【Relay-essay】I tried a “life meeting” on New Year’s Day, and even an elementary school student enjoyed it (Department of Social and Preventive Medicine, Professor Naoki Kondo, Field of Social Epidemiology)


Every year, on January 2nd, which is my mother’s birthday, the three siblings and their families gather at their parents’ home for the New Year. There are currently 16 people and one dog. We literally cram into the small living room (10-tatami mat size) of our parents’ home, exchange New Year’s sake (a lot), eat osechi dishes (Japanese traditional New Year’s meals), distribute otoshidama (a special allowance that adults give to children on New Year), and eat birthday cake. We hadn’t seen each other for a while because of the COVID-19 pandemic, so we were especially happy to be in touch with each other in a packed state this year.

The fun after the cake was to have a bingo game where we competed for the “prizes” that my mother, who loves shopping, had bought at the local bargains and travel destinations, such as hand towels, kitchenware, and toys. However, there was no bingo game this year. One reason was that my mother’s “shopping trips” had been delayed by the pandemic.

I wondered what to do with the empty time. So I suggested, “Let’s have a life meeting.” A “life meeting” is a general term for what is called advance care planning (ACP) in the medical field. It is a way of planning how to spend the end of life and how to deal with treatment while you are still healthy. My parents are getting older, and I was looking for a timing to do it soon.

I used a thing called “Min-labo Card” devised by my friends who were physicians. It is a “life meeting game” where you talk about what you want to do and what you value after being diagnosed with three months to live due to cancer. The cards have things like “I want to go on a trip”, “I want to write a will”, and “I want to receive the care I want”. You exchange the cards you have on hand with the cards you put on the table, and create your own image of how to end your life.

It was more exciting than I expected, and the results were also interesting. “Wow, there are so many ways to live the last!” I exclaimed. As an impression, I thought I could classify them into categories such as “do everything before dying”, “value connection”, and “want to conclude life”. The children stood out as “do everything (I want to before dying)”. They chose cards such as “I want to challenge what I wanted to do” and “I want to eat what I like”. I felt the regret of wanting to experience so much more, and I was choked by the words of my nieces and nephews who explained the cards they chose.

There seemed to be a tendency for each family. My younger sister’s family had “laughter” as their keyword. They said they wanted to “value humor” and “make the people around them laugh at the end”, and they didn’t forget to care for the people who would be left behind. My older sister’s family had many “value connection” people who wanted to “hug their close friends” and “say goodbye to their important people” in the intimate connection at the end. By the way, my family had many “want to conclude life” people who had many cards such as “I want to write a will” and “I want to work on the unfinished work”.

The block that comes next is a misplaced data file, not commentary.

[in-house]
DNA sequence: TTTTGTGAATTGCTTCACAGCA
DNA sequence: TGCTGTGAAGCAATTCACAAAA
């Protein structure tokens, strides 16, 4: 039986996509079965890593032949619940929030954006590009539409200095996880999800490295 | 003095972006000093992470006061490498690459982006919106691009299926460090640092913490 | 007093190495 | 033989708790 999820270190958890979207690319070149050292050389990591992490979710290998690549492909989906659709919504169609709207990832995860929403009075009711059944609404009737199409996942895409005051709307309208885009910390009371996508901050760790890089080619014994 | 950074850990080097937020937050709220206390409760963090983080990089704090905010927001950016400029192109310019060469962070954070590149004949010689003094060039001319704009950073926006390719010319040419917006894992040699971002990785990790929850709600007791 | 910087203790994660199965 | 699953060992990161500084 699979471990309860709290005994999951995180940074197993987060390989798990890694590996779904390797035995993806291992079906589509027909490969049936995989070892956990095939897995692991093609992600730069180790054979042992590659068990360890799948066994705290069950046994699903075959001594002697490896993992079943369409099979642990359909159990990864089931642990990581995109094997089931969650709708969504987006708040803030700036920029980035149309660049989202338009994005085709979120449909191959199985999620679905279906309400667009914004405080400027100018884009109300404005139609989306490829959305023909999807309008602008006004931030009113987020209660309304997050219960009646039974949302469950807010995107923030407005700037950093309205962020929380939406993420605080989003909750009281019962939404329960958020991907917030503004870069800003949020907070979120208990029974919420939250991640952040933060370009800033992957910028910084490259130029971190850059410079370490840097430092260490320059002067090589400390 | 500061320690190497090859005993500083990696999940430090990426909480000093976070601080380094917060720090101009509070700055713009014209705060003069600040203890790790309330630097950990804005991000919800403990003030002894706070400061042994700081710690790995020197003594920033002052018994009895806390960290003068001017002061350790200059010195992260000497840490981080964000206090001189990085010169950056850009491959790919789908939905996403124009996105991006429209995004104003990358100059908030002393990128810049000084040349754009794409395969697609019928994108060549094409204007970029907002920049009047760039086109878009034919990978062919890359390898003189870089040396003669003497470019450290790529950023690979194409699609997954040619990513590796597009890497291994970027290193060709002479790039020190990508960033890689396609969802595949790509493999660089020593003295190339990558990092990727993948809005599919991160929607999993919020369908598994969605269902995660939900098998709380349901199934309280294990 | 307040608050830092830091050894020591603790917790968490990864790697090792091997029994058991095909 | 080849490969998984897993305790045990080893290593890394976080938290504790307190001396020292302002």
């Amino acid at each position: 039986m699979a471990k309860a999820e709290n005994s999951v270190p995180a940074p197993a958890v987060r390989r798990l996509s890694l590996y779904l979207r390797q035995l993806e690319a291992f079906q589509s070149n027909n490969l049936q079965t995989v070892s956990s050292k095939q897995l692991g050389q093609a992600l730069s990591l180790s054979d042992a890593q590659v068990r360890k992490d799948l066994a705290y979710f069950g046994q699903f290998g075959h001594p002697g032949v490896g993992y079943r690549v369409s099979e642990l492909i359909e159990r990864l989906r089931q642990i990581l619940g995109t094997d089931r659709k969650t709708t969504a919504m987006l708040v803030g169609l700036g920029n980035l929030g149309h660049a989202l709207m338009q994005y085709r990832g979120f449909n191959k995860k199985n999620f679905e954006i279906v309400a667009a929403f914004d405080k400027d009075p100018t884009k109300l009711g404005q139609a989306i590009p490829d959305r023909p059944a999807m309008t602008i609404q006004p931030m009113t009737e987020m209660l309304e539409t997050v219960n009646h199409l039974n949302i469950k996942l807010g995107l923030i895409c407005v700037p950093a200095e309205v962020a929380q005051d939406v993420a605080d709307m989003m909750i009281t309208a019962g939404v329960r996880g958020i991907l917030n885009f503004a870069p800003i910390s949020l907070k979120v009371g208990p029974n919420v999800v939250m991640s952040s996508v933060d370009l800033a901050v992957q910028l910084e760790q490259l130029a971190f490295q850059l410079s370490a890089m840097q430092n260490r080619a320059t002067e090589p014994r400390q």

I was also pleasantly surprised that everyone participated with enthusiasm. I was a little worried before I started, thinking that it might not be a good idea to bring up a gloomy topic on New Year’s Day as a medical professional, but it was totally unfounded. I thought it might be too difficult for the children, so I did the first round with only adults, but in the middle of it, my elementary school nephew said, “I want to do it too!” So I let him join the second round. He also enjoyed participating, and at the end he told me his own way of ending his life.

“Looking at death is looking at life,” they say, and it was a New Year’s Day that made me feel that. Death is an event surrounded by empathy and compassion. Creating a social system that allows everyone to have the end they want is a very important topic for my specialty, public health, which aims to create a healthy and happy society. To advance this, the first step is probably for all of us to imagine how we want to end our lives and nurture a caring heart for each other. …But while saying that, it was something I had never thought about myself, so it was a very good opportunity.

So, I recommend having a “life meeting” with your family on New Year’s Day!

Photo: The five cards I have chosen: “I want to tackle the work I have left undone”, “I have a medical professional I can truly trust”, “I want to write a will”, “I want to be in touch with nature, like the mountains”, “I want to organize my finances and inheritance” At the end of my life, this is how I want to live, so please everyone!

Naoki Kondo
Professor of Social Epidemiology,
Department of Social Epidemiology, Kyoto University School of Public Health
URL: https://socepi.med.kyoto-u.ac.jp/en/
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